The closing of Outwrite Bookstore & More should serve as a clarion call to LGBT shoppers who like the idea of having their own spaces, but still don’t shop locally because it isn’t as easy as buying online.
That’s the hope of Sara Luce Look, lesbian co-owner of feminist bookstore Charis Books & More, which opened in Atlanta in 1974, some 19 years before Outwrite’s debut.
“We want people to shop here because they value independent thought and voices,” Look said. “We are all really sad about Outwrite and feel it as a huge loss for our community. It really hits home for us.”
Outwrite closed and declared bankruptcy on Jan. 26 after years of financial struggle. Founded in 1993, the store moved to the corner of 10th Street and Piedmont Avenue in 1995 and become known as an unofficial LGBT community center, hosting frequent author readings.
“In the past nine months, as we first started talking about our financial problems, we have heard from so many people who talked about how important the store has been to them. That was the reason why they come to Atlanta, or moved to Atlanta,” said Outwrite owner Philip Rafshoon.
“We know this is a light to so many people in a very, very red state — in a very red part of the country — and is one of the things that makes Atlanta great,” he added. “That’s been the hardest thing.”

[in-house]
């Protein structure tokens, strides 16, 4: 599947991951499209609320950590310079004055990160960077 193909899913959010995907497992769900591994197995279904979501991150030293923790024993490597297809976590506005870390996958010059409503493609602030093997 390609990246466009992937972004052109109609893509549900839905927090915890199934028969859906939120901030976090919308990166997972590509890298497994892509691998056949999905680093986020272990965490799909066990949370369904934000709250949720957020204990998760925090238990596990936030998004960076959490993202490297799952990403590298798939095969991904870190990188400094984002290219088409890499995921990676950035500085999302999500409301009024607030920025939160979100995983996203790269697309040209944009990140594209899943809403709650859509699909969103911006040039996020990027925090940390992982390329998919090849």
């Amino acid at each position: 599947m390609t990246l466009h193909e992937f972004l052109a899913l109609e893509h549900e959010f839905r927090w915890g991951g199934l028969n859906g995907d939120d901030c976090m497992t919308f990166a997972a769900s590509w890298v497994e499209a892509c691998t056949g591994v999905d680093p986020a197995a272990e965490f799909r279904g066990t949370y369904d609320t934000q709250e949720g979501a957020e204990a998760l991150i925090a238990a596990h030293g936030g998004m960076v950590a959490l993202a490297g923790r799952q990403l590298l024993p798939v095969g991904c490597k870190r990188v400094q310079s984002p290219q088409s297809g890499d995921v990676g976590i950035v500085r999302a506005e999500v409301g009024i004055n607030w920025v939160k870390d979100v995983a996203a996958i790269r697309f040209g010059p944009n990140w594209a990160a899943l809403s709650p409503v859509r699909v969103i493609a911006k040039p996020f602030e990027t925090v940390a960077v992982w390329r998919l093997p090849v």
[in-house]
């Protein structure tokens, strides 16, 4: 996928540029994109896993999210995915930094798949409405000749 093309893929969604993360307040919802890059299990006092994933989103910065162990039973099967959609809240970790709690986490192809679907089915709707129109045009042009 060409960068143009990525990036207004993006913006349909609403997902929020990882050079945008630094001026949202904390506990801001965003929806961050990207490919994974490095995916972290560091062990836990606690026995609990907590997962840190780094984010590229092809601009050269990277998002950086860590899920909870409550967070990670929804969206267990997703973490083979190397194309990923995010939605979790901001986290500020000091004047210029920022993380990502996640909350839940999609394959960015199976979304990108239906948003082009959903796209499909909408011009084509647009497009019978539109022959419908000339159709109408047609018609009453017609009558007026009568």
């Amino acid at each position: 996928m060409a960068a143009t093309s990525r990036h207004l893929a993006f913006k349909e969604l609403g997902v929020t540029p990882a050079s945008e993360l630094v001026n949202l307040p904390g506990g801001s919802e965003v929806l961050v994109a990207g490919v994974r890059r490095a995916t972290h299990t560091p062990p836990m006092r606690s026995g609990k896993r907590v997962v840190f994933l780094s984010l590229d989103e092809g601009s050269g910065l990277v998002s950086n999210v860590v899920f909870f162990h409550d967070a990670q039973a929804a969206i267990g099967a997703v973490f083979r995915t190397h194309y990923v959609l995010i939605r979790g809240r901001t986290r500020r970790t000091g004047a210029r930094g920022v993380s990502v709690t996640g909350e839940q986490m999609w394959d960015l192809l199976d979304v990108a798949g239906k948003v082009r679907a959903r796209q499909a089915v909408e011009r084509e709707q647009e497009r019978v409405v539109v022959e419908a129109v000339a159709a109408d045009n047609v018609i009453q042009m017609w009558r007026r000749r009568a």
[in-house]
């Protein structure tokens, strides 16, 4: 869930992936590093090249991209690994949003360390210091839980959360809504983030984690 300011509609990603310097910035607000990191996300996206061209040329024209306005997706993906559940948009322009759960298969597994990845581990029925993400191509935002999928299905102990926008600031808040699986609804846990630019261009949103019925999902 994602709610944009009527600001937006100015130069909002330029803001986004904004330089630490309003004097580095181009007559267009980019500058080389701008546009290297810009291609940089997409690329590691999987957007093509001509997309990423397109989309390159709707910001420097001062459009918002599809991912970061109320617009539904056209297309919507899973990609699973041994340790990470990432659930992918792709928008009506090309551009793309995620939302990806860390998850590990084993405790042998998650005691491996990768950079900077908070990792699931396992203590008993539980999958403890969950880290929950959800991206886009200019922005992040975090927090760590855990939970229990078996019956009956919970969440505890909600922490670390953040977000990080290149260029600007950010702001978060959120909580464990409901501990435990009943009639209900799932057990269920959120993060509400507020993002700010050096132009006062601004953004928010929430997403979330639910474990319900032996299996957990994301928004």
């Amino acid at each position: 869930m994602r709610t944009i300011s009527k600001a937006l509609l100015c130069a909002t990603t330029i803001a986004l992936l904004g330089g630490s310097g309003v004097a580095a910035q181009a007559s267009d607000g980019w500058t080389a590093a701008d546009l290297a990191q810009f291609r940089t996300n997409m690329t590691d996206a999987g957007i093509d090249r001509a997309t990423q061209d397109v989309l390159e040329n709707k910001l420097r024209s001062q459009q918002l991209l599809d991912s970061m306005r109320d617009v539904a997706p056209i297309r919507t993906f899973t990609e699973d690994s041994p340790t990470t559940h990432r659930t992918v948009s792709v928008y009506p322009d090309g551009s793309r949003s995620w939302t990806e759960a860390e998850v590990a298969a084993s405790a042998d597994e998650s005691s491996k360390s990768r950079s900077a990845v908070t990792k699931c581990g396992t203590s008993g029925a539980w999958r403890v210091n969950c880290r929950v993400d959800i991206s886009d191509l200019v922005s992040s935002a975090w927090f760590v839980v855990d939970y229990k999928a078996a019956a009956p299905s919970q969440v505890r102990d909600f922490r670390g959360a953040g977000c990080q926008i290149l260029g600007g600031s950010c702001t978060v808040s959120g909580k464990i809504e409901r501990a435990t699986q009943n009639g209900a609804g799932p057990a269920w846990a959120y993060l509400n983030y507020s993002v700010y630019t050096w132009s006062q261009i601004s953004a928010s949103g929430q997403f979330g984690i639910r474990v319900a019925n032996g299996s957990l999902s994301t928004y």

Bankruptcy court records show Outwrite was more than $500,000 in debt and had not paid $184,000 in sales tax to the state over the past four years.
Rafshoon’s troubles are familiar to any independent bookstore, Look said.
“As an independent bookstore, we’re in our own financial struggle,” she said.
The store owns its small house in Little Five Points and has its own nonprofit arm, Charis Circle, with the mission of fostering “sustainable feminist communities, to work for social justice, and to encourage the expression of diverse and marginalized voices.”
Charis Circle programming includes writing workshops, poetry readings and author readings at the store. Charis Circle is also attempting to raise funds for a new Charis Feminist Center.